Monday, May 26, 2008

May 26, 2008 - Ignoring The Coach's Call!

All right team, this week’s devo is going to smack some folks upside the head. The week has brought forth a lot of reminders concerning this devotion and I just felt it needs to be said. (Of course my wife telling me I should write on this subject was a pretty good hint.)

Again this week I heard NBA players attributing their success to the fans in their home arenas. It has been very difficult for teams to win on the road in the playoffs.

Recently I even drew reference to this as a parallel to the body of Christ being supportive and encouraging. Yet in the “game of life” I am seeing far too often that Christians are perfectly content to just be “fans.”

Over and over Christians will make promises to pray for others, commit money to efforts, and will make sure they are at “practice” (church) on Sundays – at least somewhat regularly. The problem is that it is time to get off our butts and get in the game!

This past week I had personal reminders of this problem. Our ministry planned a rummage sale at the new gym facility we are going to use. My wife spent 35 hours in the gym sorting and pricing goods. (She put on over 2000 stickers and still didn’t get everything priced.) Then we spent all day Saturday with the help of one friend, her daughter and daughter’s friend, and our family. Many people donated items (as evidenced by the number of price stickers) and I know it was a holiday weekend, but come on!

This was just one day in our lives but it is a common occurrence. That is why the rule of thumb is that at best 20% of the people will do 80% of the work. I am often told of people’s intentions and then how things just came up to keep them from following through. Can I tell you lovingly that we are all busy? We are called to sacrifice in our lives.

The other reminder I had of this was in our passage for Sunday’s message – James 2:14-26. This passage is written to believers as a rebuke to those that are not active in good works. We know works do not save us when it comes to our eternal destiny. But as you will see if you study this passage closely, they do save us from something. A great way to make sure you are looking at this in context is to ask a simple question: “save from what?” It is clear here that the threat is God’s judgment on believers! Yes the Scriptures promise chastening to unfaithful believers. If you look at the context James is telling the unfaithful that they are doing no better in reaching the world than demons do.

Basically we have God calling our numbers for service and we often just sit there on the bench and ignore the call. NO MORE EXCUSES – GET BUSY!

James 2:18 “…I will show you my faith by my works.”

Tuesday, May 20, 2008

May 19, 2008 - They Don't Play Fair

This past Sunday I had the privilege of sitting under the teaching of one of my former pastors. He is a great communicator of God’s truths. My wife mentioned that she always gets something new from him, even if it seems like a small detail. Sunday was no exception. He took a passage from the book of Joshua and hit us between the eyes with a reminder about our responsibility as God’s children.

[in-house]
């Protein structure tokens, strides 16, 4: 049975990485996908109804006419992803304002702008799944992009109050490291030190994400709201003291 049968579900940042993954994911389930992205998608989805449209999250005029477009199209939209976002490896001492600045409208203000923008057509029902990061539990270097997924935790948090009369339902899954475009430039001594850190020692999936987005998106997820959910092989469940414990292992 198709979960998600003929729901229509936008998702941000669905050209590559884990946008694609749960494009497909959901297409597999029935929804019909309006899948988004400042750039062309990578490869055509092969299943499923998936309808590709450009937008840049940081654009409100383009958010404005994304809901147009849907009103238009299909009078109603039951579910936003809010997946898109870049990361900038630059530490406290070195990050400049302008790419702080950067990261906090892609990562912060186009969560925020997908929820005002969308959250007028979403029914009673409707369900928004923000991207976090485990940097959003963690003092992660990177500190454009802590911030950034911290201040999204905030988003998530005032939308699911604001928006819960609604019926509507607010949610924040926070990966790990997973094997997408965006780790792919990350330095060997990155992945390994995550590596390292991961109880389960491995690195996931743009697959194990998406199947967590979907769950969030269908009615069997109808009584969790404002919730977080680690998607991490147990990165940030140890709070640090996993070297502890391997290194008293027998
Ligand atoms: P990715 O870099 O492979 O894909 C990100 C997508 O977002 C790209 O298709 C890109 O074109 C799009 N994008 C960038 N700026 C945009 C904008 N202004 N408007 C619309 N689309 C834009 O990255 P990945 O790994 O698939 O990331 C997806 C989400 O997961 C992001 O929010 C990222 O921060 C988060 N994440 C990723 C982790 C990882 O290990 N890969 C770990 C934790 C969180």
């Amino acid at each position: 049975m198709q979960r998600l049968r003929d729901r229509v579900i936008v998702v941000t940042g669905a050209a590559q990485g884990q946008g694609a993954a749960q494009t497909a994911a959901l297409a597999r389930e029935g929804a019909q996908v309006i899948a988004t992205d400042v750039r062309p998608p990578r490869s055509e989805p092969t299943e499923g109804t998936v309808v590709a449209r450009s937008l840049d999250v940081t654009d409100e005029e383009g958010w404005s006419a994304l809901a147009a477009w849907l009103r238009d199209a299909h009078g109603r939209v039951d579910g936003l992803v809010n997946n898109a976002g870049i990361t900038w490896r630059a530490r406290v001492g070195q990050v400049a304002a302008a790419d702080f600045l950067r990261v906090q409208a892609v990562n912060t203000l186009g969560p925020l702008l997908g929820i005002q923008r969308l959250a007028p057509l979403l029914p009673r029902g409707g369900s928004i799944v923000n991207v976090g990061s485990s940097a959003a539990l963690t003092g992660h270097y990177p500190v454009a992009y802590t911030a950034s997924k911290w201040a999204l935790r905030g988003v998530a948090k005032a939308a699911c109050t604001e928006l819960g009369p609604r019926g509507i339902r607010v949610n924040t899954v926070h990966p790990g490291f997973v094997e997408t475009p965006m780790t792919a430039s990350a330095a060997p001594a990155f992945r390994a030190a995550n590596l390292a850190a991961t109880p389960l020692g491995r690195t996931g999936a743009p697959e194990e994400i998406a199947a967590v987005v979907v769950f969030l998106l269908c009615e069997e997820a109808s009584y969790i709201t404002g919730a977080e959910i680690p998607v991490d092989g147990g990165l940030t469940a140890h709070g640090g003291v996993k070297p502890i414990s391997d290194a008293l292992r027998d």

The basic jest of the story goes like this. The Israelites had soundly defeated Ai – or more precisely they had destroyed them. Word got around to the surrounding kingdoms and fear began to set in. As the kings looked at their options, the people of Gibeon decided to trick Israel in order to gain safety. Posing as foreigners from a far away land, when in fact they only lived around 24 miles away, they convinced Joshua and the leaders of Israel to make the treaty with them (even though God had warned Israel not to enter into a treaty with the neighbors.)

Once it was found out that the Gibeonites had deceived the people of Israel, the leaders were left with a couple of choices. One, they could break the treaty and destroy Gibeon. Two, they could uphold their promise of the treaty.

As the men of Israel approached the towns where the Gibeonites were from, they did not attack. But wait a minute, the Gibeonites lied to them. They deceived them. The treaty was not valid because the other guys didn’t play fair. Yet the Scriptures are clear as to why the Israelites did not attack.

Joshua 9:18 - But the children of Israel did not attack them, because the rulers of the congregation had sworn to them by the LORD God of Israel

You see the leaders understood a simple principle as God’s children. We are not responsible for how others “play the game.” We are only responsible for our own “play.”

They remind me of John Wooden’s philosophy concerning his teams. He said that they didn’t do a lot of scouting and worrying about the other team. They keyed on being the best UCLA team they could be.

Yet today we look for every loophole we can to get out of contracts and other agreements. Whether it be a business deal or a marriage, we tend to place our decisions on how the other person(s) is “playing.”

Can I simply be the voice of encouragement, or rebuke if need be? Stop looking at everyone else and key on your commitments and oaths you have made before the Lord!

As I performed a wedding ceremony this past Saturday I used the following words that were part of a ceremony in my minister’s manual: “Covenant Love.” I reminded the couple that their vows were not made with conditions. There was no “I promise to..if…”